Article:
DATA acquisition is an engineer’s best friend, especially when it comes to setting up a suspension system. Getting that data from, say, a car is pretty easy, but for a bike, it’s a tougher proposition.
And it’s worth considering that when a bike costs the better part of five or six grand, it makes sense to being getting the very best performance possible from it.
A young Aussie engineer has come up with world-beating technology that can help to quickly and efficiently set your single or dual suspension bike up with optimum settings in a fraction of the time it used to take.
Nigel Wade is a young mechanical engineer from Western Australia, whose idea for a data reader has gone from a successful Kickstarter campaign to being picked up by American company Quarq, which in turn is part of the SRAM empire.
His ShockWiz device is a suspension measuring tool that measures the suspension behaviour of air-sprung forks and shocks, sending that data via Bluetooth to a phone app that can suggest ways of tweaking settings to make the suspension work more efficiently for a given application.
For example, the app can be configured to offer advice to find a soft, balanced, or an aggressive tune, with suggestions for air spring rate, sag, rebound speed and even the internal spring curve of the suspension part in question.
The ShockWiz is zip tied to the bike and the unit attaches via an air hose. A process of emptying and refilling the fork or shock is required to give the ShockWiz a baseline, and then you're away. It doesn't really care what it measures in terms of brand or type - it just measures what's going on with the air pressures.
The more data the ShockWiz gets, the better its advice is, and we found that at least of 30min of solid riding gave the best result. An easy to decipher app can then hook up to the ShockWiz via Bluetooth, and offers advice on which way to tune the fork or shock.
We tested the ShockWiz on a X-Fusion Sweep fork under our young speedster Max at a recent event at Thredbo. Starting with the factory recommended air spring settings of 60PSI of air pressure and mid-way settings on all other settings like rebound and compression, it took two runs down the same trail to provide a full read of data.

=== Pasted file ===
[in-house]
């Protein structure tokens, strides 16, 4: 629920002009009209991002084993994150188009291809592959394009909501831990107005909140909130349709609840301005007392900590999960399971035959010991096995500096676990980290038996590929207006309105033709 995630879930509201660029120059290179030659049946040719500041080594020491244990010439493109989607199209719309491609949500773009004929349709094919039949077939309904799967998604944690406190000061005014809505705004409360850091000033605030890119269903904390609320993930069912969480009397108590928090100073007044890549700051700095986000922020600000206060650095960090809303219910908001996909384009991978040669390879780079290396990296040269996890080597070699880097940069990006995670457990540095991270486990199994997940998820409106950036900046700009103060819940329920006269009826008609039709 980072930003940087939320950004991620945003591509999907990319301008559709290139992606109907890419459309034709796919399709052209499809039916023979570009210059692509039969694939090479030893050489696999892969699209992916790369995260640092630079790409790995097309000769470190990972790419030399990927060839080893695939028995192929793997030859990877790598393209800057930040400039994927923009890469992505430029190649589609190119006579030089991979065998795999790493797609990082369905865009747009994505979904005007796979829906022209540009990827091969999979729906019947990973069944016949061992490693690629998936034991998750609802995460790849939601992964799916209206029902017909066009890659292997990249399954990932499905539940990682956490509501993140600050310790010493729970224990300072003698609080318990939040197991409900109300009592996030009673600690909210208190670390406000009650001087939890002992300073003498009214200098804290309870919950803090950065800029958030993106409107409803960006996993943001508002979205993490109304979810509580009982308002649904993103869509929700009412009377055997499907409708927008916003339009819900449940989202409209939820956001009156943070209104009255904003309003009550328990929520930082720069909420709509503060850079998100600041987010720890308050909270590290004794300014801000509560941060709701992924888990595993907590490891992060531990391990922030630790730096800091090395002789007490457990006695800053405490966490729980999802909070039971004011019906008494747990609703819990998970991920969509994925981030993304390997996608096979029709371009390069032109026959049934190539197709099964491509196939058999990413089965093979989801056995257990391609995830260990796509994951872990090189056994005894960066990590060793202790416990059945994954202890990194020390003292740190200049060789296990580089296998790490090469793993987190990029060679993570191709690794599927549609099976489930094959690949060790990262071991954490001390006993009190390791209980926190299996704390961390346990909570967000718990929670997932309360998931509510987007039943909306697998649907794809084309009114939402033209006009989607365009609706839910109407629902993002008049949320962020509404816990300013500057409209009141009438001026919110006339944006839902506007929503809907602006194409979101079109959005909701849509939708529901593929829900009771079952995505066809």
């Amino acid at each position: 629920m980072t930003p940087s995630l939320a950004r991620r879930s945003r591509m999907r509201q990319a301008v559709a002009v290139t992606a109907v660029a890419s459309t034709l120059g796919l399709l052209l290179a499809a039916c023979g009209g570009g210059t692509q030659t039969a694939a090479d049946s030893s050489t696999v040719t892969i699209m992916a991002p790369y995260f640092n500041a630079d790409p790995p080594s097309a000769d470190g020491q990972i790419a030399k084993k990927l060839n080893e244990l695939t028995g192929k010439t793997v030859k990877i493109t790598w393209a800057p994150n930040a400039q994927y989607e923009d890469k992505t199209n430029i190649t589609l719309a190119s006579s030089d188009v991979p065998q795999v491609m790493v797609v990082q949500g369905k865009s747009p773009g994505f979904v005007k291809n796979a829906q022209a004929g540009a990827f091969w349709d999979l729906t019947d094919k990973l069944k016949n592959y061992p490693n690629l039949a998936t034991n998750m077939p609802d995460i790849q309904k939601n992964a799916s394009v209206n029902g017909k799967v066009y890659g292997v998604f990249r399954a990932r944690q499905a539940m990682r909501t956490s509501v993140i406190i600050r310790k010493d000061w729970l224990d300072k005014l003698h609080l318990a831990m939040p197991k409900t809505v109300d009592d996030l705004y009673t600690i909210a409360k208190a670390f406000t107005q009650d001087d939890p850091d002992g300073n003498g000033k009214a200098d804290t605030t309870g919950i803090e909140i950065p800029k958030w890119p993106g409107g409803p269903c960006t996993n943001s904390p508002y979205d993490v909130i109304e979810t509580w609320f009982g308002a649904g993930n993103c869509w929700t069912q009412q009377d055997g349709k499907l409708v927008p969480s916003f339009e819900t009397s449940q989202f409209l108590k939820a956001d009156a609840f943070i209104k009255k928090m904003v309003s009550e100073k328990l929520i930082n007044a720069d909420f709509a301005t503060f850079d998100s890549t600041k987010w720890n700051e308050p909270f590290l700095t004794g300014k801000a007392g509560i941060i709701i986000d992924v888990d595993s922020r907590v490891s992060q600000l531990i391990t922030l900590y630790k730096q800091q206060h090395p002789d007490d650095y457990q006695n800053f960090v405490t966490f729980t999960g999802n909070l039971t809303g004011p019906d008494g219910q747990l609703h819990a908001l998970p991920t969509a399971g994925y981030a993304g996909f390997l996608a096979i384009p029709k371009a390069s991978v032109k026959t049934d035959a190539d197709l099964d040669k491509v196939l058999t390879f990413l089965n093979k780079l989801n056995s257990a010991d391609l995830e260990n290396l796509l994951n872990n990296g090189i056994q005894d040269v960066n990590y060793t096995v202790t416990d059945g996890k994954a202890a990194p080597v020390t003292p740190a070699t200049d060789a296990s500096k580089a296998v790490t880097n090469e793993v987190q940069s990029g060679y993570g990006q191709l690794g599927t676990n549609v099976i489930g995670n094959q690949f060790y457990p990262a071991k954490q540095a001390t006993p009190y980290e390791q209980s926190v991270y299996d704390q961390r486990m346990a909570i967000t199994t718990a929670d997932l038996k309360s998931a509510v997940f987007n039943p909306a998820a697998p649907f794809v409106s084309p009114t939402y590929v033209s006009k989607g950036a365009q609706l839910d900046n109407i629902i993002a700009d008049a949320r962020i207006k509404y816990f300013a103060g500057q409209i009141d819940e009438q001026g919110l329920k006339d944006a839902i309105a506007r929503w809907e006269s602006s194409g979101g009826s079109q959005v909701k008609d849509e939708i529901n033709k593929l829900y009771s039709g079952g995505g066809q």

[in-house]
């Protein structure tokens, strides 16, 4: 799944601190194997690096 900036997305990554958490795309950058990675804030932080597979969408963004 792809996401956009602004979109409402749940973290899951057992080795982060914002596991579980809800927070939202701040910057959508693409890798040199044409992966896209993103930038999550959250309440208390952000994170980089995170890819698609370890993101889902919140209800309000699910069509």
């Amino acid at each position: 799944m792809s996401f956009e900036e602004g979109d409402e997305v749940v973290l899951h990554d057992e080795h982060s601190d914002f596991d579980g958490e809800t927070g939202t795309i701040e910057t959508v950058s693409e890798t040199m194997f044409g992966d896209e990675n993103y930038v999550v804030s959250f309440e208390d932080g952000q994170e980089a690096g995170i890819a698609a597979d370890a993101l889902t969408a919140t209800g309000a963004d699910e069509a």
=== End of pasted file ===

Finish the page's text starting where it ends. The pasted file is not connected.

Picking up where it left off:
Suggestions were actually minimal, which tells us that a lot of suspension ills can be cured straight off the bat via correct spring sag settings. We sped up the rebound rate (the speed at which the fork extends back from being compressed) by two clicks (from 12) and slowed down compression a tiny bit, and Max declared himself happy with the result.
It also worked well with a burlier version of the X Fusion fork called the Metric, although we lacked the volume spacers to fully tune the fork as the ShockWiz suggested. It also suggested that the fork's rebound was okay, when in fact it was topping out quite obviously, requiring a full three clicks of rebound damping to make it go away.
Downsides? The ShockWiz does need to be calibrated every time it’s attached to a new device. It’s not at all hard, but is a bit time consuming.
As well, you’ll need to make sure that your fork or shock is compatible with the ShockWiz. It won’t work on coil spring units, for example, or a handful of air-sprung forks that use a dual-air spring (there aren’t too many of those, though).
We also had a bear of a time making the Android version of the app work with the ShockWiz, though the iPhone version hooked straight in. Speaking of the app, a recent update has added the ability to store profile tunes, which is great. Previously, all data was erased when a new device was set up.
Granted, this is high-end stuff for most average users, and the physical cost of the unit will restrict its use to bike shops and the like. However, if you have, say five suspension units in your garage (two duallies and a hardtail), or a circle of mates who are also keen to improve the performance of their big dollar rigs, then the ShockWiz is a great addition to your tool box.
Cost: $529 (sample online price, Australian retailer)
Weight 45g (head unit only)